The Muqaddimah of Ibn Khaldun of the fourteenth century goes a long way in dismissing the randomness of Medieval thought at the time, and devotes a significant amount of attention to discussing peoples and settlements, including black Africans between Ethiopia and Guinea. He then takes a critical position and offers a philosophy on the Bedouin life and what it means to live in the world. For Ibn Khaldun, Arabs, Berbers and black Africans, amongst others, live a quintessentially nomadic existence, without much care for luxuries. He explains further that the fascination with luxuries comes with the establishment of dynasties, the capitalist mode of production, the formation of settlements (towns and cities), and sedentary life – itself only possible due to favourable geography, geology, and climate, but a cause of corruption and a symptom of the demise of the dynasty.

Contemporary discourse on space and territory hasn’t evolved significantly from its medieval past, in the sense that we still associate and propagate the notion of territories occupied by black people as inferior, and to a greater extent actively ghettoize those spaces. We create distinctions between first world and third world based on the aesthetics of their urban environments, the robustness of their infrastructure and the strength of their armies. Nomadic spaces simply do not have these needs and all attempts at sedentary formations succumb to the nature of the ecosystems and biospheres which are part of the nomad’s territory. Is it perhaps time to accept that the aesthetic agenda à la Hegel and the West simply does not hold true for many parts of the world except in its classification of the grotesque?


My studio teaching in architecture for close to a decade has encouraged students to engage with themes such as incarceration, post-human ecologies, etc., and their potential for architectural representation. The purpose has been twofold. First, to challenge the hegemony of the neoliberal adoption of Heideggerian phenomenology. Second, to announce the agency of the foreigner/alien/other as constructor of spatial narratives. The relevant domains for these explorations included xenomorphic and alternative landscapes in science fiction, vampiric and murderous spaces in horror and psychological thrillers, etc. My current work continues along the same trajectory in a post-Hegelian dialectic following Zizek and attempts a reading of West African spatial practice in view of its Islamic heritage and Animist ecology contra the hegemony of its recent Christian Colonial history.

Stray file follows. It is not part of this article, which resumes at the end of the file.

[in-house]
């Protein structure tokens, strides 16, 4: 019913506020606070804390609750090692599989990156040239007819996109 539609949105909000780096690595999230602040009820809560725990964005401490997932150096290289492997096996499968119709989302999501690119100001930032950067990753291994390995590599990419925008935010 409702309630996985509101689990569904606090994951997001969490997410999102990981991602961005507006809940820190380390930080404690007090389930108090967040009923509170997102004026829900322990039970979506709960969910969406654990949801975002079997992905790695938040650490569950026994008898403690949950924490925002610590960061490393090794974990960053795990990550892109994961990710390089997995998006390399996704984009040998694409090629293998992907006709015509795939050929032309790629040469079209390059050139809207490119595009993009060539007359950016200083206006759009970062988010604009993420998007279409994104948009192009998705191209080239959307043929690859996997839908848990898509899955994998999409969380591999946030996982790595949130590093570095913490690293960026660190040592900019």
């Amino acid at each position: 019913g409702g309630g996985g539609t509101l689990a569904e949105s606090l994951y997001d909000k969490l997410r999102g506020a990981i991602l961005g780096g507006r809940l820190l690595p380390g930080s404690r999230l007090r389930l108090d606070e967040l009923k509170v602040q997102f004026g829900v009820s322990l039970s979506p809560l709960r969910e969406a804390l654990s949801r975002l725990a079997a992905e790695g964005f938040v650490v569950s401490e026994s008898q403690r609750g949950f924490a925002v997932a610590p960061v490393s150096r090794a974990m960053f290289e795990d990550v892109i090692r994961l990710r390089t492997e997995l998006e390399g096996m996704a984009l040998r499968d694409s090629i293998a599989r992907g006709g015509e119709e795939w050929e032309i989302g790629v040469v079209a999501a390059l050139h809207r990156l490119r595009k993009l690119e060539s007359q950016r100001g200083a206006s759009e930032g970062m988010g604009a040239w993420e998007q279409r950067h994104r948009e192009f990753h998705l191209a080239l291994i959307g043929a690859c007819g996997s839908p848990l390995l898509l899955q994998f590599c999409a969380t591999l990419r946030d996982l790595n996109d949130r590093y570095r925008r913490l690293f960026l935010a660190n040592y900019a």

• Crone, G.R. The Voyages of Cadamosto and Other Documents on West Africa in the Second Half of the Fifteenth Century. Routledge, 2016
  • Lupke, F. and Bao-Diop, S. Beneath the Surface? Contemporary Ajami Writing in West Africa, Exemplified through Wolofal, 2014.
  • Mackintosh-Smith, T. (ed.). The Travels of Ibn Battutah. Picador, 2002.
  • Newitt, M. (ed.).  The Portuguese in West Africa, 1415-1670: A Documentary History, Cambridge University Press, 2012
  • Rosenthal, F. (trans.), et al. Ibn Khaldun: The Muqaddimah, An Introduction to History. Princeton Classics, 2015
  • Souag, L. Ajami in West Africa, 2010.
  • Thacker, E. In the Dust of This Planet [Horror of Philosophy Vol.1]. Zero Books, 2010

photograph of the authorTolulope Onabolu

Dr. Tolulope Onabolu is a Teaching Fellow in Architecture. He is interested in the relationship between subjectivity and sovereignty, and in the dangers of the aesthetic agenda within the sphere of politics. In his research and lived experience, reinforced by the work of Alain Badiou, Giorgio Agamben, Michel Foucault, and Georges Bataille, he has queried the logics of belonging, inclusion, exclusion, and consumption as spatio-political practices. In his studio teaching, he finds direct correlation in horror fiction and speculative realism on the issues of foreignness and alterity and uses their narrative forms to lay bare the explicitly political structure of spatial practices in architecture and the built environment.